Chip Shots by Chip Griffin

Not All News is Chronological

It’s not just about time. That’s the point that Dave Winer and Scott Karp are missing. Nor does every – or for that matter probably many – readers visit news sites repeatedly throughout the day. Once again, this seems like it might be a case of those of us in the echo chamber believing we are the norm.

Scott and Dave both basically argue that news sources should provide a chronological view of their news. They both frame it as an option, but clearly press for it to be the default view.

But this overlooks the fact that not all news sites are like the AP news wire providing breaking news. In fact, for many years I had access to the raw AP feed for my job and I found it to be a sometimes interesting, but often frustrating, way to view the news. It was chronological – which was great when it was a hot story I was following, but not so useful for the vast majority of news stories.

Good reporting does more than simply regurgitate the facts as quickly as possible. A powerful news article will actually have a shelf-life of more than a few minutes until the next story is published.

When the New York Giants won the Super Bowl, was that any less newsworthy at 3 pm than it was at 11 am the day after? Of course not. Did the facts change at all to merit a new story being written in the meantime? Nope. So shouldn’t it still play high up on a sports web site or a New York newspaper web page? I think so.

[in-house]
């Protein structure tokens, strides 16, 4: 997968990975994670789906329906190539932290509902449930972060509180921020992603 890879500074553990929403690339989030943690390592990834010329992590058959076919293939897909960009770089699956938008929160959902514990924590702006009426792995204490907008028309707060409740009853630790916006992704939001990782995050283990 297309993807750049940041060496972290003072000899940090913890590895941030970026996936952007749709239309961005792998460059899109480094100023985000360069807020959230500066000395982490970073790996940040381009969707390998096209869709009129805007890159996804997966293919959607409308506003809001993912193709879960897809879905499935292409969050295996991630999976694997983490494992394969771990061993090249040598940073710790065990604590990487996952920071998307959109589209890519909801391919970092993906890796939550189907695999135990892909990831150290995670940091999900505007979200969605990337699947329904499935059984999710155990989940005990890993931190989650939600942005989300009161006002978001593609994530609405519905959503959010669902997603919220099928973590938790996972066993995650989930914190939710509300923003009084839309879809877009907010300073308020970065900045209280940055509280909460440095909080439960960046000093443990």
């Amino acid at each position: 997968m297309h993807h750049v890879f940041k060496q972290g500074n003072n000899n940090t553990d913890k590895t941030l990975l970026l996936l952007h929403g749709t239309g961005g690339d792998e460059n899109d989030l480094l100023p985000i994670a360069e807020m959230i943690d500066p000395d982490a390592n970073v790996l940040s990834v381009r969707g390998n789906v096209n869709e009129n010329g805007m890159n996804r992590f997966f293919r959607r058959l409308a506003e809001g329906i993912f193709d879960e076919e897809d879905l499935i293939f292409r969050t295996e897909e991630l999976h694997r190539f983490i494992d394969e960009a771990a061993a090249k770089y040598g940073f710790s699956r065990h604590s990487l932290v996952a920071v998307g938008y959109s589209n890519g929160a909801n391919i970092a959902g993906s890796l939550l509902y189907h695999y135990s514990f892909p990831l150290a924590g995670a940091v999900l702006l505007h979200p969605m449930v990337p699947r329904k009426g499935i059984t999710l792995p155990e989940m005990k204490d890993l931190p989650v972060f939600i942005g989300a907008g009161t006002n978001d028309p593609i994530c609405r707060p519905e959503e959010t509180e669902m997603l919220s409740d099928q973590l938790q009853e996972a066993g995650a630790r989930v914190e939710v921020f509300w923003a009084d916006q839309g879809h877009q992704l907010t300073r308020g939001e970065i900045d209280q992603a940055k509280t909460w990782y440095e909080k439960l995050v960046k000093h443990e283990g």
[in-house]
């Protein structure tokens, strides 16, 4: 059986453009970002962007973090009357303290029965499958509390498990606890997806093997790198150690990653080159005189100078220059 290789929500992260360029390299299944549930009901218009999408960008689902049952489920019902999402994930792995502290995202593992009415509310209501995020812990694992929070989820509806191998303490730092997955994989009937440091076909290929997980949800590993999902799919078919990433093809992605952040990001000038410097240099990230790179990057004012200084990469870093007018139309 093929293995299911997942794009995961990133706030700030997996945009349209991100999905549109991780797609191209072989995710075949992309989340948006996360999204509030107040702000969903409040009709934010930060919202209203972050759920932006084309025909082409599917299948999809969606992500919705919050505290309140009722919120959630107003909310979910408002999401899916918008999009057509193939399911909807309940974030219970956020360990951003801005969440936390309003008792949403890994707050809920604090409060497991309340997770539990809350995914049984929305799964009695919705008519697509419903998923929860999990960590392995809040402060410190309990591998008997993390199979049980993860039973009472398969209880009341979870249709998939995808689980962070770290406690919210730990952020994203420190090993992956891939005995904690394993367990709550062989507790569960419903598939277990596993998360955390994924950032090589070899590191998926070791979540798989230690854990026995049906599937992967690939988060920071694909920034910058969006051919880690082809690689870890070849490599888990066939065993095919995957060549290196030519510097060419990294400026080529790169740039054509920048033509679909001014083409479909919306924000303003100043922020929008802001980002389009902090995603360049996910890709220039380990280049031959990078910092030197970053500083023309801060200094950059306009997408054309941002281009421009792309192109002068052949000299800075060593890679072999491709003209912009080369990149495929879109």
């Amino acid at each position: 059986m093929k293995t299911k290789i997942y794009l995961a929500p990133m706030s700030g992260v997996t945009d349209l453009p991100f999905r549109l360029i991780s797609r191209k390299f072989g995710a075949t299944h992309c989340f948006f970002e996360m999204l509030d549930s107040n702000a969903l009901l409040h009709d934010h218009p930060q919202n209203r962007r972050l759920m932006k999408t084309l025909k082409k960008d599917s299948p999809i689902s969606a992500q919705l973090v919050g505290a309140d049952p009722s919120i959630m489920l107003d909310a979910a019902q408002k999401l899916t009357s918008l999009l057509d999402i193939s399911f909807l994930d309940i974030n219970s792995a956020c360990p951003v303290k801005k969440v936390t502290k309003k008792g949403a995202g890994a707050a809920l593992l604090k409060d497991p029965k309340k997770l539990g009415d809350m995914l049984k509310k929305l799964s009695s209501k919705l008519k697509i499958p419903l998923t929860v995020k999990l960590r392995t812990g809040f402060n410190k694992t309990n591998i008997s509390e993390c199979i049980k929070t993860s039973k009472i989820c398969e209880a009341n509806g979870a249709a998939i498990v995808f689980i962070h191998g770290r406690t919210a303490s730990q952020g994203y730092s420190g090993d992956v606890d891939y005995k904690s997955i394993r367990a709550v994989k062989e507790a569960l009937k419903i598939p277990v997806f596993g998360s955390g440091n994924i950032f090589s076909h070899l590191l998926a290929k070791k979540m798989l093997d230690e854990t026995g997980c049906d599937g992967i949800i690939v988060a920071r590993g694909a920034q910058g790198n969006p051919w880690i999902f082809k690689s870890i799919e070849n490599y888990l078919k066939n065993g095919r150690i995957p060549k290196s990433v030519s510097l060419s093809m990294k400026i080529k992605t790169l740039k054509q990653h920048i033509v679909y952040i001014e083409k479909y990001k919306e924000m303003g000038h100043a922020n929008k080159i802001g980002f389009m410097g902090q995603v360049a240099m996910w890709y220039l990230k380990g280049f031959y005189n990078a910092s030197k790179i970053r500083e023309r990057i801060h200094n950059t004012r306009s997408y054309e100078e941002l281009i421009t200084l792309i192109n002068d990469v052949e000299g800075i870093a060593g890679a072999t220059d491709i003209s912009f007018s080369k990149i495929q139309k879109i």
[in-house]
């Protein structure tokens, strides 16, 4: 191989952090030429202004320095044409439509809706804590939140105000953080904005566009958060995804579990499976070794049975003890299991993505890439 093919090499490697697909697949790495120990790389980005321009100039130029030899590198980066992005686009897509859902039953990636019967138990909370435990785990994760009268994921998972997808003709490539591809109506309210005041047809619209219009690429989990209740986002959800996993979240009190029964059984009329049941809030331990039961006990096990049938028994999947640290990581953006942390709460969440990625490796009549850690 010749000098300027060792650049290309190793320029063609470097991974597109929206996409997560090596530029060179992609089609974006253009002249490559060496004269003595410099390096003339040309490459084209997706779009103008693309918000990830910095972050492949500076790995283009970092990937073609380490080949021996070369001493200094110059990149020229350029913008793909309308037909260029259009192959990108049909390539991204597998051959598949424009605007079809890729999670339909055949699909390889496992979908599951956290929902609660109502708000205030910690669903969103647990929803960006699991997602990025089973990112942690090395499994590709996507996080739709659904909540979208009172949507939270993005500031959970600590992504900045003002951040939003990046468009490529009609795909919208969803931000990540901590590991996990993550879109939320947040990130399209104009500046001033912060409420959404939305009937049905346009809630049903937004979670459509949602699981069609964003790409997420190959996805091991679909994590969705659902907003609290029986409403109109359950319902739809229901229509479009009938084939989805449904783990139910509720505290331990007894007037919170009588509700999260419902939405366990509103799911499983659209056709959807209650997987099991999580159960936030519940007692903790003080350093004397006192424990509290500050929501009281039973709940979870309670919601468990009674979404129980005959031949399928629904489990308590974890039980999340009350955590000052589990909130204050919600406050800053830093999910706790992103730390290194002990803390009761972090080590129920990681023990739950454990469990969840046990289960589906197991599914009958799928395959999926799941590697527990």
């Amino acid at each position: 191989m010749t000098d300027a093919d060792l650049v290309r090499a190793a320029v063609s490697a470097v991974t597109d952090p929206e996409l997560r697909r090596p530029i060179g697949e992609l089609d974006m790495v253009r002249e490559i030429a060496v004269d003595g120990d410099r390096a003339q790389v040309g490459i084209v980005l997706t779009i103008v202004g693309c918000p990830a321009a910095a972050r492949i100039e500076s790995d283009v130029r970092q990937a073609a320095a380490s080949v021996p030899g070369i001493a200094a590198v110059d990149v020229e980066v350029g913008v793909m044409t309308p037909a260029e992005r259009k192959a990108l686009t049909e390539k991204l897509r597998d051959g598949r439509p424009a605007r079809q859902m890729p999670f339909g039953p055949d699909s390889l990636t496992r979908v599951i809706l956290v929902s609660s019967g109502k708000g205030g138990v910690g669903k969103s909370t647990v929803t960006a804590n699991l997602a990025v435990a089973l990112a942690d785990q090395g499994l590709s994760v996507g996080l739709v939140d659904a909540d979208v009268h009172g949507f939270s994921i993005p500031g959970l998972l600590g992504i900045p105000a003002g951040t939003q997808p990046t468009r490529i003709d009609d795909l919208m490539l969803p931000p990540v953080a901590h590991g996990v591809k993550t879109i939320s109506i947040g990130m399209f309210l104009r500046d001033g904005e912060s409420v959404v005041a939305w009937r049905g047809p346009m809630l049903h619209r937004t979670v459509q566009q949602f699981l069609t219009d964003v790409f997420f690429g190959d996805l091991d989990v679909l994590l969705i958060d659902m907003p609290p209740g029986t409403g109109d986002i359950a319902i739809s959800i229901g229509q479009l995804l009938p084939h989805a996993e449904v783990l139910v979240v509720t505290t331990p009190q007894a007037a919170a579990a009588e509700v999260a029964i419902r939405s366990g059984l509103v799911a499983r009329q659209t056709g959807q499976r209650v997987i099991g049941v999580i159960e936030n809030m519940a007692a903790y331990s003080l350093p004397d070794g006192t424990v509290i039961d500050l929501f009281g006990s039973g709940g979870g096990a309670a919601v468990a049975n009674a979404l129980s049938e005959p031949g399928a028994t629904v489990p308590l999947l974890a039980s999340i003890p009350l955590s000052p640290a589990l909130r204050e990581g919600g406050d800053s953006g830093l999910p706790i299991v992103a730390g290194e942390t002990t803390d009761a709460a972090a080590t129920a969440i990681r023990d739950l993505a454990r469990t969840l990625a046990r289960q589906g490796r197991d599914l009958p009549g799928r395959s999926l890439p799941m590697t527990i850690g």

Certainly a chronological feed would have value to true newshounds – and as Dave points out for editors themselves. But given that most readers don’t spend all day reloading the New York Times, CNET, or BusinessWeek, let’s not get too carried away.

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One Comment

  1. “It’s not just about time. That’s the point that Dave Winer and Scott Karp are missing.”
    With all due respect Chip, no, I didn’t miss that at all, if you read the post:
    “If traditional news brands REALLY wanted to embrace the web, they would make their homepage into a blog — or even better, make it like Digg, so users can view content ranked by most recent OR most important.”
    You’re creating a false choice between time and importance, one which I explicitly did not advocate. That’s why I held up Digg as an example — because it gives USERS the choice of how they want to view the news. Digg also lets you view news ranked by importance over larger time frames, up to a year, so you can see the news with the greatest importance over time.
    And the New York Times’ homepage in fact DOES position itself as a breaking news source — just look at the page title: New York Times – Breaking News, World News, and Multimedia
    And if breaking news is what their homepage is about, then it is poorly optimized for that purpose.

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